While Callot Soeurs probably did not intend it, and Molly herself may not have made the link, the dress also references Indian design.  The trade in fabrics from China through India from the 16th century onward influence motifs in Indian palampore.  Motifs from  Chinese painted silks were incorporated into Indian chintzes, and both made their way to Europe Note the stylised rocky ground with lush flowers springing from it in both Molly’s dress and this 16th century palampore and the one linked above.

What do you think?  A worthy dress for a noted fashionista, with a small but subtle not to the country she was forever linked with, but could never call home?

Rate the Dress on a Scale of 1 to 10

A reminder about rating — feel free to be critical if you don’t like a thing, but make sure that your comments aren’t actually insulting to those who do like a garment.  Phrase criticism as your opinion, rather than a flat fact. Our different tastes are what make Rate the Dress so interesting.  It’s no fun when a comment implies that anyone who doesn’t agree with it, or who would wear a garment, is totally lacking in taste.

As usual, nothing more complicated than a .5.  I also hugely appreciate it if you only do one rating, and set it on a line at the very end of your comment.


  1. Pal K says

    I am predisposed to love anything 20s and anything Callot Soeurs
    I love the green color blocking and how the green leaves and pink stylized flowers pull it together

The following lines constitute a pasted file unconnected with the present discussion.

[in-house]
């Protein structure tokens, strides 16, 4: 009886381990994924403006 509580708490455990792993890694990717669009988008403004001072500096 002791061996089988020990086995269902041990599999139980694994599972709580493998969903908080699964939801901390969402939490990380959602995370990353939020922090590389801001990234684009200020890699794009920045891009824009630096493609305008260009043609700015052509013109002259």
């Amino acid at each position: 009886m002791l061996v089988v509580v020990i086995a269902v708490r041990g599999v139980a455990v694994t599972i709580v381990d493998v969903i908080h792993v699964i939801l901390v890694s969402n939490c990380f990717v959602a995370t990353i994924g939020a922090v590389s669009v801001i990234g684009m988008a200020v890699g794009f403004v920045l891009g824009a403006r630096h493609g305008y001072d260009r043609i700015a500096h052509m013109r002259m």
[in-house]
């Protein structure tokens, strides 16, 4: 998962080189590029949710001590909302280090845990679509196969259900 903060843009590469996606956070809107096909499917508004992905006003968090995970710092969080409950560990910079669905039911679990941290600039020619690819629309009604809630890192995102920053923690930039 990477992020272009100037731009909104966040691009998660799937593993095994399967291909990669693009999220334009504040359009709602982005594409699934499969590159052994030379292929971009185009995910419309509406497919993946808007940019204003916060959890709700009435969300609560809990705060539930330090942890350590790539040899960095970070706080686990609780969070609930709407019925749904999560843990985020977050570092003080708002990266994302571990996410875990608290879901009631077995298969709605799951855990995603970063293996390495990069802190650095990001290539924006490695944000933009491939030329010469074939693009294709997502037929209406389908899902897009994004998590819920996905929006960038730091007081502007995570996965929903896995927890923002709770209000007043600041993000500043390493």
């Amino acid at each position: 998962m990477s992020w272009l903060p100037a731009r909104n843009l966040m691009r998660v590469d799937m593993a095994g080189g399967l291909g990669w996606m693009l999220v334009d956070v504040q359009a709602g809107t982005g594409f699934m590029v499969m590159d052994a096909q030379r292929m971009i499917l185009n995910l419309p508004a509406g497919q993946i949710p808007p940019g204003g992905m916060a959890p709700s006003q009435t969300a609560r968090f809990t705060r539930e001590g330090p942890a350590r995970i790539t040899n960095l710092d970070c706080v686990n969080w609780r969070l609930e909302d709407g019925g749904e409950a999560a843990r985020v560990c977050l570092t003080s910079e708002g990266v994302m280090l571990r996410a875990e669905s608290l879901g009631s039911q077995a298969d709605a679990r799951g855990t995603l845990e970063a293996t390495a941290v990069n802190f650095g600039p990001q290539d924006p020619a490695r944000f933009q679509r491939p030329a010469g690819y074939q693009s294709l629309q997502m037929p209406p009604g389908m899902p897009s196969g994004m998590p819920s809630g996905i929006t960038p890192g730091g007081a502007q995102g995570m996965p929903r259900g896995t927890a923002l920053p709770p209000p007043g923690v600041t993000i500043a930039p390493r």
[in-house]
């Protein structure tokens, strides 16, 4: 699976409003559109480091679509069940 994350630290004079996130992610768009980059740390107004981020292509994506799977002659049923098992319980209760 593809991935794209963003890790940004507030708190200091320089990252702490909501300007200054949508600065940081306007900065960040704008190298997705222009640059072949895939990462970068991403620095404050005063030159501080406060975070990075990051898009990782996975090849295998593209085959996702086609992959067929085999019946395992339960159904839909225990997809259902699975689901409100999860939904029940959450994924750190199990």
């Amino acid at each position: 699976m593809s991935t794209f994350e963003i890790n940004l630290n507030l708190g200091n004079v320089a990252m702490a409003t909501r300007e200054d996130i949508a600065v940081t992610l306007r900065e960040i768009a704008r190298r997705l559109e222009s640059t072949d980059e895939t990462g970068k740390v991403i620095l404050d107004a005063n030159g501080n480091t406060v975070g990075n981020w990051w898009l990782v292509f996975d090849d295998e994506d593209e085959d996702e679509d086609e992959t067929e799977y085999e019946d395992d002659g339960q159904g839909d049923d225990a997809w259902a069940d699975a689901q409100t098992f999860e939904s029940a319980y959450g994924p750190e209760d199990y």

My only issue is the random carnation on either shoulder seems disconnected with the whole


    • Theresa Diaz says

      Me too! The Callot sisters are my favorite designers of that era. There are other dresses that I love more, but this is lovely. I like how the embroidery goes across the seam where the two fabrics join.


  2. Buttercup says

    It’s gorgeous. I love everything about this dress and I’d wear it today. 10/10

  3. Marjo Wheat says

    I love this era and this dress is amazing! The embroidery so cleverly brings top and bottom together and I love the little cape. 10/10.

  4. Penny says

    I love it. The embroidery is stunning. I love the long drapey sleeve/wings too. You can really imagine her swanning around a Paris salon with a coupe of champagne. Very fashion forward, while being effortlessly elegant. 10/10.

  5. Christina Kinsey says

    Not my era, but a beautiful dress. The line of the skirt and sleeves and the embroidery gives real interest to the plain style of the time. The embroidery is gorgeous, my only quibble is that I would like to have seen a less stark contrast between bodice and skirt . Either carrying up the embroidery a bit further or a sash , maybe?